On a day I was feeling particularly flustered, I’d driven to visit Sunnydale listening to a rendition of Be Thou My Vision. I am not a particularly religious person, yet this down-to-earth, imperfect version of the song inspires me. I was still humming when I walked into Mary’s room.
I sang, “Riches I need not, nor man’s empty praise.”
She looked at me and followed in a lovely clear voice…
“Thou my inheritance through all of my days,
Thou and Thou only, the first in my heart,
High King of heaven, my treasure Thou art…”
She finished the song, her tone and pitch so perfect that nurses gathered outside the room to hear, then she turned her eyes back toward the window, as if nothing had happened. I was thunderstruck and filled with shame. What arrogance impelled me to think that reading would have the same impact on her as the other residents? Why hadn’t I taken the time to find out more about her?
The next day, I purchased a few songbooks and asked if I could take Mary to the activity room. I sang and played piano horribly. She didn’t seem to mind and joined in when she recognized the song. Her eyes regained a spark as she sang, though the vacant look returned when the music ended and I walked her back to her room. Each day, I brought an MP-3 player downloaded with all styles of music. I made CD’s filled with the songs that she responded to. The music she loved became a part of her day.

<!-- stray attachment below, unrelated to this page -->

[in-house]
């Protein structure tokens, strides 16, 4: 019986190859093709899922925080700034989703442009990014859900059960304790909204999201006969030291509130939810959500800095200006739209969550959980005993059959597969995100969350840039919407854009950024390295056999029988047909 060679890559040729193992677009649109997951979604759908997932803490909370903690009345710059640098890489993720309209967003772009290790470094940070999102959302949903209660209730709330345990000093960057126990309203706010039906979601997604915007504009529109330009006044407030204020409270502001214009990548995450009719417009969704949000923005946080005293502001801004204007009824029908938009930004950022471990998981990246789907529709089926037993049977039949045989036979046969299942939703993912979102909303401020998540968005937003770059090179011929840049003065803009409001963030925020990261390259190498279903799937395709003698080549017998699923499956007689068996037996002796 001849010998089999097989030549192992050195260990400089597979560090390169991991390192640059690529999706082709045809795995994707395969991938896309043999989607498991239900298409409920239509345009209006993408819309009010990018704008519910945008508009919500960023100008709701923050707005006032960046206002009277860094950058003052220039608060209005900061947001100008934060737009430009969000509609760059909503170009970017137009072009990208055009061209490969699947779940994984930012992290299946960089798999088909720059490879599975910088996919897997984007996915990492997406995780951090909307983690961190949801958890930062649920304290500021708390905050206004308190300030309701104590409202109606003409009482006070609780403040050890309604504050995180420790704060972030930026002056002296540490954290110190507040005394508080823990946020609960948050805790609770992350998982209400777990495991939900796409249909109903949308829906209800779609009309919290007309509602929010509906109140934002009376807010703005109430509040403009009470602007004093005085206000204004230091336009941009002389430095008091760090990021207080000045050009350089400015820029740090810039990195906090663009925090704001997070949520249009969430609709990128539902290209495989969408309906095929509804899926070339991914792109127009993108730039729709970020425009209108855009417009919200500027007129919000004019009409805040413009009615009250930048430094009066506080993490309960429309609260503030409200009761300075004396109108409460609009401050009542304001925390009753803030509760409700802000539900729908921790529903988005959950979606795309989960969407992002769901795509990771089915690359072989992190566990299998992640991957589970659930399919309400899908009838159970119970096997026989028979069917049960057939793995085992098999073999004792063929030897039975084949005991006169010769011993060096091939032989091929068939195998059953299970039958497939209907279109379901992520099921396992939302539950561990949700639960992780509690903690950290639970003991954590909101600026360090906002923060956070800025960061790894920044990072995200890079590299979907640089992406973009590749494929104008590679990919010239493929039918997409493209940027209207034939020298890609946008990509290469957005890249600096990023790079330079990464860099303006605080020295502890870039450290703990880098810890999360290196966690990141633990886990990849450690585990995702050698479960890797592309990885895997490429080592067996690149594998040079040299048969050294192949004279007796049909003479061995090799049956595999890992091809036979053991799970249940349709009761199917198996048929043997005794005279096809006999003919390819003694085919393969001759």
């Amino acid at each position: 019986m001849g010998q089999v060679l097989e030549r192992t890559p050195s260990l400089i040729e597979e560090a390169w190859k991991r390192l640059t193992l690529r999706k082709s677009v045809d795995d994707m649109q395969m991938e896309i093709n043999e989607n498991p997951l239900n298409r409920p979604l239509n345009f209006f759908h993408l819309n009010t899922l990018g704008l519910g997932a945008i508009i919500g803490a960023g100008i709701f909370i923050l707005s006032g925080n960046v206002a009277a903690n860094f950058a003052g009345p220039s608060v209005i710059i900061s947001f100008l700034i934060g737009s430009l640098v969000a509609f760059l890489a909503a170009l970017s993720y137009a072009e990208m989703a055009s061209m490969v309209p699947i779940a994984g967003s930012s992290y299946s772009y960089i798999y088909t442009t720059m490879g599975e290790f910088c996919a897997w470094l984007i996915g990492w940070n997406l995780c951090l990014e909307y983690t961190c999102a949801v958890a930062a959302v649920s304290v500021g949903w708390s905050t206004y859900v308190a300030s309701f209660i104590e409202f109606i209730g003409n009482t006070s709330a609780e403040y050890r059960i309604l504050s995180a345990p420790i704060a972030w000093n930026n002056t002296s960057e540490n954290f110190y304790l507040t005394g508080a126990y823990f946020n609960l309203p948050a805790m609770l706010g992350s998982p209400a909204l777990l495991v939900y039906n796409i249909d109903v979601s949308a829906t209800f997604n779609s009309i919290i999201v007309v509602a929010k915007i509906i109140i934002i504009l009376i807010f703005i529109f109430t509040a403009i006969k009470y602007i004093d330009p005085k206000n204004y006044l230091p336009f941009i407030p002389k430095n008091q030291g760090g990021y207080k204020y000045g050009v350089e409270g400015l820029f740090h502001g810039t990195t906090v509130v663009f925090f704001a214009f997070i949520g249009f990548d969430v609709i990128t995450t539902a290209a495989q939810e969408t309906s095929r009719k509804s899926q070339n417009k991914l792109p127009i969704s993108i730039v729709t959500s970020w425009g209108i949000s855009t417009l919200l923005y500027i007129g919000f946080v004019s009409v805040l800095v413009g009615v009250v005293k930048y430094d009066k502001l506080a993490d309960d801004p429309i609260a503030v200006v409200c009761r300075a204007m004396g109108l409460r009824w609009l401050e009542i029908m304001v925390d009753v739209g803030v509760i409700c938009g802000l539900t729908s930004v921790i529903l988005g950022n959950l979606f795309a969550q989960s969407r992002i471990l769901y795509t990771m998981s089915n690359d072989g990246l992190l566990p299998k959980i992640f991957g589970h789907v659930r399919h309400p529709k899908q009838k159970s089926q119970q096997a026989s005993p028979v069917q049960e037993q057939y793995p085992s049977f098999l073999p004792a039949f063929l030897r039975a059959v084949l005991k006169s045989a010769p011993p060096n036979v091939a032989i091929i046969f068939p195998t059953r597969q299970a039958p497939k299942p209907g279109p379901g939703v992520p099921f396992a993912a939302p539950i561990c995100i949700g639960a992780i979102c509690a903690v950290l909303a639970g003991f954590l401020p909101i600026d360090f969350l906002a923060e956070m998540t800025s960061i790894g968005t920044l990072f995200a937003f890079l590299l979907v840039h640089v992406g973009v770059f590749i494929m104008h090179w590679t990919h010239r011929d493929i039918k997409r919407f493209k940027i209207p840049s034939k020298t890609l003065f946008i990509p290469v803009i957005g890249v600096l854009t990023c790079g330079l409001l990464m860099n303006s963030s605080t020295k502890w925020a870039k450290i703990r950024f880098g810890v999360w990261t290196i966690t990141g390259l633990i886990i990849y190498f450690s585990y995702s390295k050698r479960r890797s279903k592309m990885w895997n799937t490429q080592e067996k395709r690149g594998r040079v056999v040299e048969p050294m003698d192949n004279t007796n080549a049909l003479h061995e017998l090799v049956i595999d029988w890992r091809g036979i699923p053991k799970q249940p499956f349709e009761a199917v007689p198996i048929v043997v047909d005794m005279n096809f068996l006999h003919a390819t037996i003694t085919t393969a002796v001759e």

I had the pleasure of meeting the O’Connor family. They were good people caught in a situation that would not have a happy ending. I think they may have forgotten about Mary’s love for music. This awakened memory delighted them. When her favorite CD’s played, they sang along with her. When she sang, they were joyous. They cried when the music stopped and she was lost to them once again, taken by the disease beginning to control her a little more each day. I want to believe that I helped them, though I wonder if seeing glimpses of her as she once was, hurt them even more.
I went to Sunnydale hoping to cause some ripples. I guess I did, though not in the way I expected. I continue my work with the literary group, with music and art groups now added to the program. The premise was newsworthy enough to be shown on a local television station and was soon adopted by other senior residences.
My experience with Mary and her family touched me very deeply. I have started to think about the things that bring me pleasure. I try to recall if I’ve mentioned them, if my family will know what is most important. What would happen if…
In the quiet hours of each evening, I work on a book of memories, filled with notes about my favorite things. I’m making one to give to each member of my family. If I am ever lost and need to be found, I would like someone to have a guide.
Nina works full-time as a paralegal, part-time as a fledgling writer and has found her happily-ever-after in a little town in North Carolina.